As in real life, it is in comics.
A misconception of learning among students these days is that learning is a process that involves simply knowing something that they didn’t know five minutes ago. Immediate gratification reveals its ugly self in yet another domain as we continue our catapulted journey through the twenty-first century.
Sometimes, comics are far too short to get a full appreciation of their stories or the talent involved in their creation. They require frequent re-readings in order to gain the full value of their messages – and that’s what I’ll be focusing on this week as we delve into the list I’ve put together.
So let’s begin!
Talk about waiting for knowledge … so far, Katar Hol has made his way across three different time zones and four different locations. Bryan Hitch and Robert Venditti have certainly piqued my interest with this fun romp as Hawkman rediscovers his past.
That’s what’s working for me this week with this book: the anticipation. I’m really excited to see where – and when – Hawkman lands next. It’s a rare joy to see an example of delayed gratification at play and something I’d love to show young people.
Hey Kids! Comics #2
Looking at the dark underbelly of the history of comic publishing has never been so much fun.
If there’s a sentiment that Howard Chaykin can be permanently associated with, it’s a sense of cynicism. But cynicism is a good thing; like learning, it’s uncomfortable and awkward, but through these moments of sharp reflection, we learn the truth. In this case, it’s that the origins of comics publishing isn’t as silver and frosty-framed as we think it was. It was hard-biting, knuckle-scraping work and it had to go through a lot to get to the point where it is today.
But it’s the caricatures of well-known comic personalities that Chaykin manages to include in this story that not only demonstrates his veteran status in the comic-book industry but also the versatility of his writing.
To say this is fun is a gross understatement of its intentions, but it would be also highly ironic.
So, this is a lot of fun.
Star Trek TNG: Terra Incognita #3
Yeah, this is definitely a must for my pulls this week. I’m a big fan of super-fan writers Scott and David Tipton who manage to bring not only a high degree of accuracy to their portrayal of the characters from this beloved franchise, but also a degree of authenticity as well.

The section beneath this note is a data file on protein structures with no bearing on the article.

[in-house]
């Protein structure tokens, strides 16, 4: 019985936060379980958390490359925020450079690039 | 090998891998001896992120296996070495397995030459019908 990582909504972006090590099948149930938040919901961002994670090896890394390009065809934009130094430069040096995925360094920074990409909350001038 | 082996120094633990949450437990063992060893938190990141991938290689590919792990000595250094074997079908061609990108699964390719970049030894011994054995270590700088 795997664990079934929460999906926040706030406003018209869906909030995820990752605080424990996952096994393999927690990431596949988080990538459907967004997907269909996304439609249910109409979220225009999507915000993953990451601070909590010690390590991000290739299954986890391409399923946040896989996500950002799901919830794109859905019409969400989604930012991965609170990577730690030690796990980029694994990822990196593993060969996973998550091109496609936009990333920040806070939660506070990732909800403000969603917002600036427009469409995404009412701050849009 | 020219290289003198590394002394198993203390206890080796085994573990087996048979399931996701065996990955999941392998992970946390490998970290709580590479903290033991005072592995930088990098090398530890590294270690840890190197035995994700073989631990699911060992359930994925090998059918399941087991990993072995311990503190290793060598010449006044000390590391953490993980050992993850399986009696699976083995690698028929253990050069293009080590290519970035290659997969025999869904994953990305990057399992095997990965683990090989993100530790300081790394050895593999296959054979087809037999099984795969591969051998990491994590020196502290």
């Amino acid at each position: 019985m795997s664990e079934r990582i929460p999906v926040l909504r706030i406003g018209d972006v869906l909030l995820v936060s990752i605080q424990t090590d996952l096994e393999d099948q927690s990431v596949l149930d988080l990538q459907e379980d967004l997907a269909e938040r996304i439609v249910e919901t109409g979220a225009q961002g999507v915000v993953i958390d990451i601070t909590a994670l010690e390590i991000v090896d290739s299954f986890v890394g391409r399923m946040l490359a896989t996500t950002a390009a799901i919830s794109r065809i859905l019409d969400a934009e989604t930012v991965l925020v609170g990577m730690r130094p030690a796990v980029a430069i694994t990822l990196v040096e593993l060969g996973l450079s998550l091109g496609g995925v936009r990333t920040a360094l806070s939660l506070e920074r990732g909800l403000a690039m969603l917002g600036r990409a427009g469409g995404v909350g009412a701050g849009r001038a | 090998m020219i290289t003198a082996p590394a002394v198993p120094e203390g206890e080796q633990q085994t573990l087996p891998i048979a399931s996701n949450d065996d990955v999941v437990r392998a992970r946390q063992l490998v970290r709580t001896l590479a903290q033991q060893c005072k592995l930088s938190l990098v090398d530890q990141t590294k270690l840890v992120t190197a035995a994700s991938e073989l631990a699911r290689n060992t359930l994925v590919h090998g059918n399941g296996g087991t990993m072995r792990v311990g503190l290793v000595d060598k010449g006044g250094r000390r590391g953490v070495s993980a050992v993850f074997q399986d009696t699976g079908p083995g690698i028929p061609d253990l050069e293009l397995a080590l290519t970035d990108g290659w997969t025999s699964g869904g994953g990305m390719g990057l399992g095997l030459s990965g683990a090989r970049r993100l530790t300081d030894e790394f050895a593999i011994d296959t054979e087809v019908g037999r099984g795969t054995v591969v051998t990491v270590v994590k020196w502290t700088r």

After all, who else but well-versed fans would even think about basing a story around an obscure character like the Vulcan Doctor Selar? Played by Suzie Plakson in the episode, “The Schizoid Man”, the character’s background is entertainingly explored in this issue. We see more bout the Vulcans’ acceptance of their emotions in trying times and in my mind, I’ve always felt that made them more believable. It’s reassuring to see the Tiptons share that perception as well.
I loved this story. I am a sucker for a “Mirror-Universe” story and one of the great sub-plots is the Mirror-Barclay establishing himself in this universe in the background while the main plot happens. It’s one of those story features what will not only establish longevity in this series but add a degree of anticipation for future stories. Keep writing, Tiptons! I’ll keep reading them!
Old Man Logan #47
Any chance I get to read about Alpha Flight – I’ll take it!
You need a Canadian to write Logan because great things like this happen. I’ve long applauded Ed Brisson’s treatment of this character who, at first, I thought was a cheap cash-cow exploiting a one-time other-worlds type of character. But Brisson has brought a degree of believability and won an astounding amount of reader loyalty to this book that I am simply agog at how much I am enjoying it. I look forward to reading this book every time it’s out.
Logan has patience in his older incarnation. He knows he has borrowed time too, and the way that Brisson reconciles these two opposing forces makes for a compelling story read.
The problem is, I know this book’s lifespan is limited. Brisson has already written Logan’s mortality into the story, so the hard part is knowing when it’s time to say goodbye. Until then, I look forward to seeing what’s left on Old Wolverine’s bucket list.
Journey into Mystery: The Birth of Krakoa #1
The original Nick Fury was always one of my favourite characters! I loved him as a World War II soldier but loved him more as the head of the International Espionage organization, SHIELD!
… but that was back when SHIELD didn’t use super-heroes – just cool spy gadgets and protected the world from terrorist organizations like HYDRA, AIM, and told super-heroes where to stick it!
In this reincarnation of one of the classic comics from the sixties that gave Marvel the edge on its counterparts, we see a classic tale of WW2 atomic irresponsibility as it not only endangers Nick Fury and his Howling Commandos, but it also sees the mutation of the island entity, Krakoa and how it came into existence.
Love it; absolutely loved every page of this. This book is what made comics such an appealing medium back in the sixties. Its accessibility, its ability to easily jump into the realm of fantasy in such an accepting manner. Everything about this book is why people saw the power of comics in its infancy.
It was a story that people wanted to love.
Dennis Hopeless did an incredible job with presenting this book. It’s what comics should be. I was also pleased to see Djibril Morissette-Phan’s work as well! He’s a talented young artist with a great deal of promise. He also deserves a great deal of acclaim for his work on this book too.